However, a select few moths fly during daylight hours. Such moths are often brightly colored and might be mistaken for butterflies, bees, or other insects that we are used to seeing during the day. Among these diurnal moths are the hummingbird sphinx moths in genus Hemaris, family Sphingidae, such as the Snowberry Clearwing pictured above. Like the Hummingbird Clearwing, also in genus Hemaris, its flight is reminiscent of a hummingbird's. Aided by its long proboscis, it feeds on deeply tubular flowers such as the wild bergamot in the photo above. The strongly contrasting yellow and black markings visually suggest those of a bumblebee. When I was photographing this Snowberry Clearwing, I had some trouble keeping track of which yellow-and-black insects were clearwings and which were bumblebees. Snowberry Clearwing moths use snowberry, honeysuckle, and dogbane as larval hosts.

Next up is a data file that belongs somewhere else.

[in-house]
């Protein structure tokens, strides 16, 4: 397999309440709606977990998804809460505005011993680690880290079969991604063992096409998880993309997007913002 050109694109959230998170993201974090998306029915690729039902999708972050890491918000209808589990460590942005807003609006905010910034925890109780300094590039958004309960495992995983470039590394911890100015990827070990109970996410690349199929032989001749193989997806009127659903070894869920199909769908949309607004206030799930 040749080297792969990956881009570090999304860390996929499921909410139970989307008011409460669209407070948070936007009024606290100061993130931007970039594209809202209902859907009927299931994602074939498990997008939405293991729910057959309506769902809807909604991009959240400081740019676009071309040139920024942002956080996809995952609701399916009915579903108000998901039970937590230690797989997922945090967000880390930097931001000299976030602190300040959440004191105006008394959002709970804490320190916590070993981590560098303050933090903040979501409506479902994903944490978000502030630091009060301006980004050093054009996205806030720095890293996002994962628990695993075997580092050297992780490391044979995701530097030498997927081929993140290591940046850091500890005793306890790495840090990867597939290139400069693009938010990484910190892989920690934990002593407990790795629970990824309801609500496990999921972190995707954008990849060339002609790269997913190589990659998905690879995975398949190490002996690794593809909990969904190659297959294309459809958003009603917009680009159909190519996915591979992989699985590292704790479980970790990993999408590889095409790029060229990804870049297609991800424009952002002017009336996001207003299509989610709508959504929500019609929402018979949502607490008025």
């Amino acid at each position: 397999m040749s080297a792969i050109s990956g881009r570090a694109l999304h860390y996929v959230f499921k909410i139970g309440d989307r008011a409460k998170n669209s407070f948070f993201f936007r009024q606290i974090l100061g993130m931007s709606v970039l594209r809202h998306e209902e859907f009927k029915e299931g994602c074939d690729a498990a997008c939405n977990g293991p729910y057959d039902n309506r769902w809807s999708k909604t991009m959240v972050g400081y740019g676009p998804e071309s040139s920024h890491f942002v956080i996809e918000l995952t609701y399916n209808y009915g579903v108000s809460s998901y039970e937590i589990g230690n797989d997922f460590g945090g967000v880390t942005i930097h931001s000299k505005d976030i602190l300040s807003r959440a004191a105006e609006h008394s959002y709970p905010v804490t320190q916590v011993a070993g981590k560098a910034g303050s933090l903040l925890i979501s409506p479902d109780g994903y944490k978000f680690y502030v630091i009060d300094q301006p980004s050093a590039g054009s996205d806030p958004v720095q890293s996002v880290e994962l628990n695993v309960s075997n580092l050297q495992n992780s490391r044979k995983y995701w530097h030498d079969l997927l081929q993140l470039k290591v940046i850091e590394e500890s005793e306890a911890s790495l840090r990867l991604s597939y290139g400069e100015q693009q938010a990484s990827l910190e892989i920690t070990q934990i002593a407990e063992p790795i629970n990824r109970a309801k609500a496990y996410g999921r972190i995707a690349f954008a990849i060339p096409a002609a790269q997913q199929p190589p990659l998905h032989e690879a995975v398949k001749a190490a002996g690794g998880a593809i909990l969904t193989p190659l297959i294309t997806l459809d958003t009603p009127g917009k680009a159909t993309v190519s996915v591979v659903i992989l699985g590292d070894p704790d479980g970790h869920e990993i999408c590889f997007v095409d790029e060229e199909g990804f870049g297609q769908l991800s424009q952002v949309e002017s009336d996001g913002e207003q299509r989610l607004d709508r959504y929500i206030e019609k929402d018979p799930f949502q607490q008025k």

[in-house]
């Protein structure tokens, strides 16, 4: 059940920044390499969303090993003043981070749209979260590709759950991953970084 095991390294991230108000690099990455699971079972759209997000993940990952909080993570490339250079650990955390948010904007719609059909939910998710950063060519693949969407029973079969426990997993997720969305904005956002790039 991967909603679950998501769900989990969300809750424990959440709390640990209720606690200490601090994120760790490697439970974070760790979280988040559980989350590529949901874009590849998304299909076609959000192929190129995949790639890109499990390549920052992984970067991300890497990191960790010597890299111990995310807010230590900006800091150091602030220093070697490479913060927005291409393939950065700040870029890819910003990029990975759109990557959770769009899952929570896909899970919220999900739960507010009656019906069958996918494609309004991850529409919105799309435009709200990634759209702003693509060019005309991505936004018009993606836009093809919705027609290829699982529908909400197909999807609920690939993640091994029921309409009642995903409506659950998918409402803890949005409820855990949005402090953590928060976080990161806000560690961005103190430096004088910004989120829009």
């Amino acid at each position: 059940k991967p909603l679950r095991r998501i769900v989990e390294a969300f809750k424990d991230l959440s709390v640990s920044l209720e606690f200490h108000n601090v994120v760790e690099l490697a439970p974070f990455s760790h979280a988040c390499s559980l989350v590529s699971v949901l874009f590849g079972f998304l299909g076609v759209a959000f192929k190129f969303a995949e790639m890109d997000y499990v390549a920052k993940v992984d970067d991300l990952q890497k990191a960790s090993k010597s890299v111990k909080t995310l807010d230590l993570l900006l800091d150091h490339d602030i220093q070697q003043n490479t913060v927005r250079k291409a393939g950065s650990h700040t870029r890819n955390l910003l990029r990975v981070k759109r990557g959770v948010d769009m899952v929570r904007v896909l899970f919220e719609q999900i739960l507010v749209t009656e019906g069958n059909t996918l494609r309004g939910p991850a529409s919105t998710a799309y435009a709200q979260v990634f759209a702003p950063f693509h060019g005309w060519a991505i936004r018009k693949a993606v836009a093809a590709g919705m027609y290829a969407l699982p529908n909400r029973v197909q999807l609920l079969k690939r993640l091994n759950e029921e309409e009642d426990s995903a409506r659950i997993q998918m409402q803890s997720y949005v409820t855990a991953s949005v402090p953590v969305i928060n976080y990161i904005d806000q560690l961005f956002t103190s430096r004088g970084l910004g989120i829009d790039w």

I photographed this Snowberry Clearwing yesterday at Negri-Nepote Grassland Preserve during a Birds and Butterflies walk led by Chris and Paula Williams of NJ Audubon. As of my writing this, thunderstorms are predicted for every night this week, so I am not sure whether I will be able to put out my blacklight.